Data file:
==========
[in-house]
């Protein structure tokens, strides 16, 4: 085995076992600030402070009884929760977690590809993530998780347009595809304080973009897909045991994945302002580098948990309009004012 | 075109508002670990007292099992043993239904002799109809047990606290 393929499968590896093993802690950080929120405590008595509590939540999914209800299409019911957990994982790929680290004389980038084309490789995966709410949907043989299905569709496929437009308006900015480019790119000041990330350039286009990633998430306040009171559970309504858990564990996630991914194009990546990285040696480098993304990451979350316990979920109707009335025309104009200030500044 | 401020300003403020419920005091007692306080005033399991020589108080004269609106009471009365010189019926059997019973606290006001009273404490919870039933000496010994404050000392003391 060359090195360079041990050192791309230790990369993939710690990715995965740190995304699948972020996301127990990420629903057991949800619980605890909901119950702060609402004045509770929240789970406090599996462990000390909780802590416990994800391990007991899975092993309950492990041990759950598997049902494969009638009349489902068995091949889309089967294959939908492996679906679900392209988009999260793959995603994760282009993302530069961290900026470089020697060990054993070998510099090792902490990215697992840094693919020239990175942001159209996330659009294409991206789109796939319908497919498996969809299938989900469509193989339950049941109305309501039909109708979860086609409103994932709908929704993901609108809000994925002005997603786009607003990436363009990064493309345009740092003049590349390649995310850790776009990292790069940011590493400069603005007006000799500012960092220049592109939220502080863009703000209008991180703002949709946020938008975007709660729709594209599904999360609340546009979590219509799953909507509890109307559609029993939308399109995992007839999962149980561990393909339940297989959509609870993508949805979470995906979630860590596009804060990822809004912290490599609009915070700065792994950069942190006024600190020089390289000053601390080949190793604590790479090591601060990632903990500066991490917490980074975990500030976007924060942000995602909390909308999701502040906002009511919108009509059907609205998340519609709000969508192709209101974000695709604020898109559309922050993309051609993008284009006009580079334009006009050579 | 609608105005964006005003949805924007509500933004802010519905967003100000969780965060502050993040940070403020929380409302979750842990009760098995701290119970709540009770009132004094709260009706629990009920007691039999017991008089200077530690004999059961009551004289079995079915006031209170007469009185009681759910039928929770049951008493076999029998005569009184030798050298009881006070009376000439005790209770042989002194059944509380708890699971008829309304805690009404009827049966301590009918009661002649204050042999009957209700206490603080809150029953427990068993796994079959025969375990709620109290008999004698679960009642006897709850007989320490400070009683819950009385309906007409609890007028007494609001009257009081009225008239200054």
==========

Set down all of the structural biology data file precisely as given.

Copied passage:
[in-house]
């Protein structure tokens, strides 16, 4: 085995076992600030402070009884929760977690590809993530998780347009595809304080973009897909045991994945302002580098948990309009004012 | 075109508002670990007292099992043993239904002799109809047990606290 393929499968590896093993802690950080929120405590008595509590939540999914209800299409019911957990994982790929680290004389980038084309490789995966709410949907043989299905569709496929437009308006900015480019790119000041990330350039286009990633998430306040009171559970309504858990564990996630991914194009990546990285040696480098993304990451979350316990979920109707009335025309104009200030500044 | 401020300003403020419920005091007692306080005033399991020589108080004269609106009471009365010189019926059997019973606290006001009273404490919870039933000496010994404050000392003391 060359090195360079041990050192791309230790990369993939710690990715995965740190995304699948972020996301127990990420629903057991949800619980605890909901119950702060609402004045509770929240789970406090599996462990000390909780802590416990994800391990007991899975092993309950492990041990759950598997049902494969009638009349489902068995091949889309089967294959939908492996679906679900392209988009999260793959995603994760282009993302530069961290900026470089020697060990054993070998510099090792902490990215697992840094693919020239990175942001159209996330659009294409991206789109796939319908497919498996969809299938989900469509193989339950049941109305309501039909109708979860086609409103994932709908929704993901609108809000994925002005997603786009607003990436363009990064493309345009740092003049590349390649995310850790776009990292790069940011590493400069603005007006000799500012960092220049592109939220502080863009703000209008991180703002949709946020938008975007709660729709594209599904999360609340546009979590219509799953909507509890109307559609029993939308399109995992007839999962149980561990393909339940297989959509609870993508949805979470995906979630860590596009804060990822809004912290490599609009915070700065792994950069942190006024600190020089390289000053601390080949190793604590790479090591601060990632903990500066991490917490980074975990500030976007924060942000995602909390909308999701502040906002009511919108009509059907609205998340519609709000969508192709209101974000695709604020898109559309922050993309051609993008284009006009580079334009006009050579 | 609608105005964006005003949805924007509500933004802010519905967003100000969780965060502050993040940070403020929380409302979750842990009760098995701290119970709540009770009132004094709260009706629990009920007691039999017991008089200077530690004999059961009551004289079995079915006031209170007469009185009681759910039928929770049951008493076999029998005569009184030798050298009881006070009376000439005790209770042989002194059944509380708890699971008829309304805690009404009827049966301590009918009661002649204050042999009957209700206490603080809150029953427990068993796994079959025969375990709620109290008999004698679960009642006897709850007989320490400070009683819950009385309906007409609890007028007494609001009257009081009225008239200054």